Second Interview With Steve French (The Owner of Mid-Florida Electronics  USA)


Mid Florida Electronic 

Jestine Yong- How are you?


Steve: I am doing just wonderful, Sir! I hope you are as well.


Jestine Yong- Yes I’m fine thank you. It’s been 2 years already since we had the interview. I heard that your repair business is growing. Would you kindly share to us about this good achievement?


Steve: Let me tell you, a LOT has changed since your first interviewed me back in 2008. I got married last year to my beautiful wife and long-time friend, Laura. She and my new 8 year-old son, Dillon, have been a huge blessing in my life. Together we have purchased Mid-Florida Electronics from the previous owner. I was always the one who physically ran the business but, now that I own it, I have even more incentive to do my best to make it flourish.


electronics showroom 


Mid-Florida Electronics outgrew its original location and, after one year, moved to a larger space (in the same shopping plaza). We now have a retail showroom and we are also proud to have added 4 new brands to our authorised service center line-up: Sanyo, Toshiba, MagLite and VocoPro.



 electronic shop showroom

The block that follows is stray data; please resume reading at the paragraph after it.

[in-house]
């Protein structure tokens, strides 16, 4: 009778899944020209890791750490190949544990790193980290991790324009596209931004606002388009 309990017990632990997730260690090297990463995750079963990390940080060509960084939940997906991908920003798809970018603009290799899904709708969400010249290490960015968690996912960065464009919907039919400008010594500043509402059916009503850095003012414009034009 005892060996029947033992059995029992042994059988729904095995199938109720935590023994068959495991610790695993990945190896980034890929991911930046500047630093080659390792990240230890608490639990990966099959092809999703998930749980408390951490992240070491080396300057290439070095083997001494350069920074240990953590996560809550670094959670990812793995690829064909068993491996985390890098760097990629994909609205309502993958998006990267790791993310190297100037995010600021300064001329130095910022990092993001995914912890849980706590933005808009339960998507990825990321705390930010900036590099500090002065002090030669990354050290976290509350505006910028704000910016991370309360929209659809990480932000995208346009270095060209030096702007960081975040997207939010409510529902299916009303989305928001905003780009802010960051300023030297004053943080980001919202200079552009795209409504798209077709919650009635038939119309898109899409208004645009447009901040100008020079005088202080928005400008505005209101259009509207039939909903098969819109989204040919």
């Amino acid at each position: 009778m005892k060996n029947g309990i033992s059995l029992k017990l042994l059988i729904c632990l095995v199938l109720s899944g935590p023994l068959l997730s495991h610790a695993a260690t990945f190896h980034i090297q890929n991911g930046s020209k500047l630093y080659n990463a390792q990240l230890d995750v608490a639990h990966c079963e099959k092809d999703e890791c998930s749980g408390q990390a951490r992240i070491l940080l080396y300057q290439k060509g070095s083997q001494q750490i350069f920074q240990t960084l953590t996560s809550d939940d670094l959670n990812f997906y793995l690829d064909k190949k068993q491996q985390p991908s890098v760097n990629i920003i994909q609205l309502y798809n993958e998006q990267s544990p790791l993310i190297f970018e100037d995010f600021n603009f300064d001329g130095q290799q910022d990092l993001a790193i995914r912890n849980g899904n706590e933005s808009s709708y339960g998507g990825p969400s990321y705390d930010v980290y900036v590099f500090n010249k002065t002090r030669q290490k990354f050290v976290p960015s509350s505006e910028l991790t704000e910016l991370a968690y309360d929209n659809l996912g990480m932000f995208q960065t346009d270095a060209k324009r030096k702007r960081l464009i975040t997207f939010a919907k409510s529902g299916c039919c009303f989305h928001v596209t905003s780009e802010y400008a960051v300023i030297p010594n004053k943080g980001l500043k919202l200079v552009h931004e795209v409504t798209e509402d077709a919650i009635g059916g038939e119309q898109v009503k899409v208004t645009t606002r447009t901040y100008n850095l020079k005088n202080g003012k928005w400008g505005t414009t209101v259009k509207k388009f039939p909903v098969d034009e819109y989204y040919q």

Jestine Yong- That was really encouraging! How many staff do you have now? And what are their job positions in your company?


Steve: Besides Laura and myself, we have two other technicians. Russell repairs CRT direct view and rear projection TVs, microwave ovens, handles all of our MagLite repairs (and he repairs a bunch of ‘em), does service calls, and handles a lot of phone calls and customers. He stays busy. Ed handles a lot of the TVs (including flat panels) and many other types of equipment, as well as helping with service calls, customers and whatever else pops up.





Laura takes care of a lot of the behind-the-scenes stuff, such as the accounting, shipping and calling customers who are taking forever to pick up their repairs. She’s the keeping me in line, which can be a full time job in itself (Haha). And me? I do most of the above mentioned things as well as parts research, ordering, repairs and everything else that has to be taken care of.